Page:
The Central Banks decision to guarantee bonds issued by local banks will pave the way for the creation of the long-awaited debt market in the UAE, the Abu Dhabi Securities Exchange (ADX) said yesterday.
Authorities said the law represents a major step forward towards a full-fledged bond market, which will be the second in the region after Saudi Arabia.
The analysts also expected the new law, which was approved by the Federal National Council on Tuesday, to boost liquidity and allow banks to expand their lending operations and upgrade performance.
"When it became apparent that the UAE would be affected by the international credit crunch, the Federal Government acted swiftly and decisively to limit this impact," ADX Chief Executive Tom Healy told Emirates Business.
"This has included injecting liquidity into the banking system and making certain guarantees that have restored confidence in the local economy. The new law, which we understand will guarantee bonds issued by local banks, should not only improve banking liquidity further, but also help the UAE develop a bond market, which is an important factor in the development of the local capital markets," he said.
The approval of the law, which has to be ratified by the President His Highness Sheikh Khalifa bin Zayed Al Nahyan, came on the heels of announced plans by the UAE Government that it will issue sovereign bonds for the first time to fund development projects.
Both plans, which follow bond issues by the governments of Abu Dhabi and Dubai, are the latest in a series of measures taken by the UAE to bolster financial sector and adapt to changes spawned by global crisis.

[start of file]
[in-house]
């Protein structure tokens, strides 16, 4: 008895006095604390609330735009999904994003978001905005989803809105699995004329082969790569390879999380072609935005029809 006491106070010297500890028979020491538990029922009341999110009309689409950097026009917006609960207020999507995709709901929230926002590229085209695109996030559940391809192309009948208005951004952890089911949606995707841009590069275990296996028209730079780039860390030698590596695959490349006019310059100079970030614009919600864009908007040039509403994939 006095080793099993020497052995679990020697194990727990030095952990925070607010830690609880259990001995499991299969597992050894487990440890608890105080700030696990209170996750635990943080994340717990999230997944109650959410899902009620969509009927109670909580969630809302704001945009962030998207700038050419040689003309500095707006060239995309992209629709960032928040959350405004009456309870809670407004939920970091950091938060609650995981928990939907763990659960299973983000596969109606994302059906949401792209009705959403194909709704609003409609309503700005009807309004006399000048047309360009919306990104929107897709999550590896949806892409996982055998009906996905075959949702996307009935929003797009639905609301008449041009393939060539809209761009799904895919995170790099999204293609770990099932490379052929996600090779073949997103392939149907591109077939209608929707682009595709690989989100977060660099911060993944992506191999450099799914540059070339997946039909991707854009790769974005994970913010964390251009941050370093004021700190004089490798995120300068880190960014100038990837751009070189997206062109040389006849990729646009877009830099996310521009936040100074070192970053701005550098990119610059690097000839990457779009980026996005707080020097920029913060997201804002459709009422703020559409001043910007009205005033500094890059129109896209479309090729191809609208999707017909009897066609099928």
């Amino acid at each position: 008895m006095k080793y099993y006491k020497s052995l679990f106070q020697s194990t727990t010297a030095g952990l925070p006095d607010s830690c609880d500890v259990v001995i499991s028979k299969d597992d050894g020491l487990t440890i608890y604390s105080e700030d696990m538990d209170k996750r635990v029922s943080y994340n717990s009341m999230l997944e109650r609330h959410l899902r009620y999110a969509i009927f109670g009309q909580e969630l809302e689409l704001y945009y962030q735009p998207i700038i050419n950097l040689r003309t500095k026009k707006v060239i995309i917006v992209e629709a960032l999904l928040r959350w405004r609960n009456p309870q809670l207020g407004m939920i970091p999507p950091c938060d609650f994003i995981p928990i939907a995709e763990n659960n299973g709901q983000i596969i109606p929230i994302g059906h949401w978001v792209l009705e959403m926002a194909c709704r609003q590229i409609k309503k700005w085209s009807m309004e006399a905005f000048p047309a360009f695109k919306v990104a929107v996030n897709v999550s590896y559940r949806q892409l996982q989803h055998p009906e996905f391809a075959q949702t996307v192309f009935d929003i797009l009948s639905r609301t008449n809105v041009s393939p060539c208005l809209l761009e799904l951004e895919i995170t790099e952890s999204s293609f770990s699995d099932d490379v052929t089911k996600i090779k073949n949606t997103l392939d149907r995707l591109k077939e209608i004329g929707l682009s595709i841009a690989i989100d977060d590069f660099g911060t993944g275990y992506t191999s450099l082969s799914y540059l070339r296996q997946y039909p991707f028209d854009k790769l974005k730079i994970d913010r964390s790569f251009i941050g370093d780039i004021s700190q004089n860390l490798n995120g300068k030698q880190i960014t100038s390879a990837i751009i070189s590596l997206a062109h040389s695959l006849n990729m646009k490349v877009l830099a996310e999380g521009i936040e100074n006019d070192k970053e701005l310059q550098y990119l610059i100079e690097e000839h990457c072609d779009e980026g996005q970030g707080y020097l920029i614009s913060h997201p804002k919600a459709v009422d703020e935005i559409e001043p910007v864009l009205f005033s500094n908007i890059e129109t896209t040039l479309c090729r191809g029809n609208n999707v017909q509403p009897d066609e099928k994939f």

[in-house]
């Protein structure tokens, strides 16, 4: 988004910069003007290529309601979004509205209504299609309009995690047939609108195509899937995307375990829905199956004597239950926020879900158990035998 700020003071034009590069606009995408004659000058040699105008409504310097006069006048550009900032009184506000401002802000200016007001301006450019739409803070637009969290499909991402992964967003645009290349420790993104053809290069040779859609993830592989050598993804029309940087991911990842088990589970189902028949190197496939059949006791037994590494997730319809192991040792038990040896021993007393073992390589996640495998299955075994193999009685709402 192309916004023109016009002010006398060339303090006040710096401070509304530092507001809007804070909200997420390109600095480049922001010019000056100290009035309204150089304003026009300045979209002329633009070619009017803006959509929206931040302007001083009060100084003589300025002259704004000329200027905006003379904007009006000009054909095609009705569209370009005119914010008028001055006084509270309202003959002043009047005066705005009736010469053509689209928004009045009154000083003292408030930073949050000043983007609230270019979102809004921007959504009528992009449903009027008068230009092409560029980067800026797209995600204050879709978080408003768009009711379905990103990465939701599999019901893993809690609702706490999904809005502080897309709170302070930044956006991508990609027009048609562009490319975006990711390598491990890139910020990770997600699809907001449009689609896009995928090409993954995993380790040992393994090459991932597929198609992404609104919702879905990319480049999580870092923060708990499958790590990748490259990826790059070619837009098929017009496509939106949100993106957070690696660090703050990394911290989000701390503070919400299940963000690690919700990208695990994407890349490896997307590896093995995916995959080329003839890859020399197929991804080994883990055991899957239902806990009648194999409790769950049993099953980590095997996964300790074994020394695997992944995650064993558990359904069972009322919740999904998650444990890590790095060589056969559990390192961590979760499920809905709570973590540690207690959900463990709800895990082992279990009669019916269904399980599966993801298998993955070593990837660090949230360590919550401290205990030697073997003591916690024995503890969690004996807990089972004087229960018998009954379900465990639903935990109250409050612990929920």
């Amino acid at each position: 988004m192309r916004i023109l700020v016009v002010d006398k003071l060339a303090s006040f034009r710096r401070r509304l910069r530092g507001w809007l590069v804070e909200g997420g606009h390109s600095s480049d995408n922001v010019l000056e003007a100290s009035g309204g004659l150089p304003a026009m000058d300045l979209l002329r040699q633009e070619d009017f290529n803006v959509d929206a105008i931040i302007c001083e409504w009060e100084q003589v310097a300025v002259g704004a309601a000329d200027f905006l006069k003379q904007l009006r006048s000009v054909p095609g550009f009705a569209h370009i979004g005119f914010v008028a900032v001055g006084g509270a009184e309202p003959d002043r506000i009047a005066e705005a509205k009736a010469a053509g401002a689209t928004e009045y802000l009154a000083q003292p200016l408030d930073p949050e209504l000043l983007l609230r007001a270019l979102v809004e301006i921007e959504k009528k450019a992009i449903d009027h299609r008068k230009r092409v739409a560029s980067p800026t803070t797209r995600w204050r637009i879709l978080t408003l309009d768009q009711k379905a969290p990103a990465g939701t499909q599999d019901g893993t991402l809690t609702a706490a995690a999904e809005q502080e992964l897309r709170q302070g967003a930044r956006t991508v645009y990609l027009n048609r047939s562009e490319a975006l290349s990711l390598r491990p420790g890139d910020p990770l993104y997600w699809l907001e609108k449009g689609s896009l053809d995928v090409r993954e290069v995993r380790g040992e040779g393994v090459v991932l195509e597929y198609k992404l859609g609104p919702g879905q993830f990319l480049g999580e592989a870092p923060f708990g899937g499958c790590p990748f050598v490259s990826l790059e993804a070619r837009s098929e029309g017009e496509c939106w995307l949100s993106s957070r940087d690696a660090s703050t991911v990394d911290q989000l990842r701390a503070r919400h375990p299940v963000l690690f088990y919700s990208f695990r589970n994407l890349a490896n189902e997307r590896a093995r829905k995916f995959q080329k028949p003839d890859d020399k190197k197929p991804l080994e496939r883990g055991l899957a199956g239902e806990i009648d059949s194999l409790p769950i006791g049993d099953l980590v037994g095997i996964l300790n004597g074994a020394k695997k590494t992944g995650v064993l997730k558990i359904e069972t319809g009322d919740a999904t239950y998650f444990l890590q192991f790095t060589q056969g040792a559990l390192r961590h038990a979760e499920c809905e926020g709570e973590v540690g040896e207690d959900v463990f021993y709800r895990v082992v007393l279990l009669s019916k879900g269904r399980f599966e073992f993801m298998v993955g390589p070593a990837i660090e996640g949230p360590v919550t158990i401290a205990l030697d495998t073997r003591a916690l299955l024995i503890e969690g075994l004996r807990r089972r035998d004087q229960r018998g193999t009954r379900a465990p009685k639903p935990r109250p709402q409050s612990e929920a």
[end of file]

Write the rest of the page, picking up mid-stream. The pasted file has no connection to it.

"The new law to guarantee bonds in the UAE will give a strong push to the countrys banks as it means additional funds for them to invest in projects; this will benefit their performance and the UAE economy in general," said Mohammed Younus, Senior Economist at the National Commercial Bank, the largest bank in Saudi Arabia by assets.
"It is similar to the law that guarantee deposits. This means that UAE investors will get dual protection – for their deposits and bonds. I also believe this new law constitutes a major step towards the creation of a debt market in the UAE."
An economist in the UAE described the new law as a "big step" in consolidating the financial sector and strengthening public confidence in the economy.
"It will also ensure the much needed liquidity for the UAE banks and this will help them restore their normal lending activity in the country and finance domestic projects," said Humam Al Shamma, Financial Advisor at the Abu Dhabi-based Al Fajr Securities.
The UAE has the largest banking sector in the Arab World, with the combined assets of the 24 national banks and 28 foreign units peaking at around Dh1.49 trillion at the end of May.
Their total loans and advances stood at Dh1 trn and deposits at Dh972 billion.
The combined net profits of national banks stood at Dh5.41bn in the first quarter of 2009, slightly higher than their net earnings of Dh5.40bn in the first quarter of 2008, according to their balance sheets.
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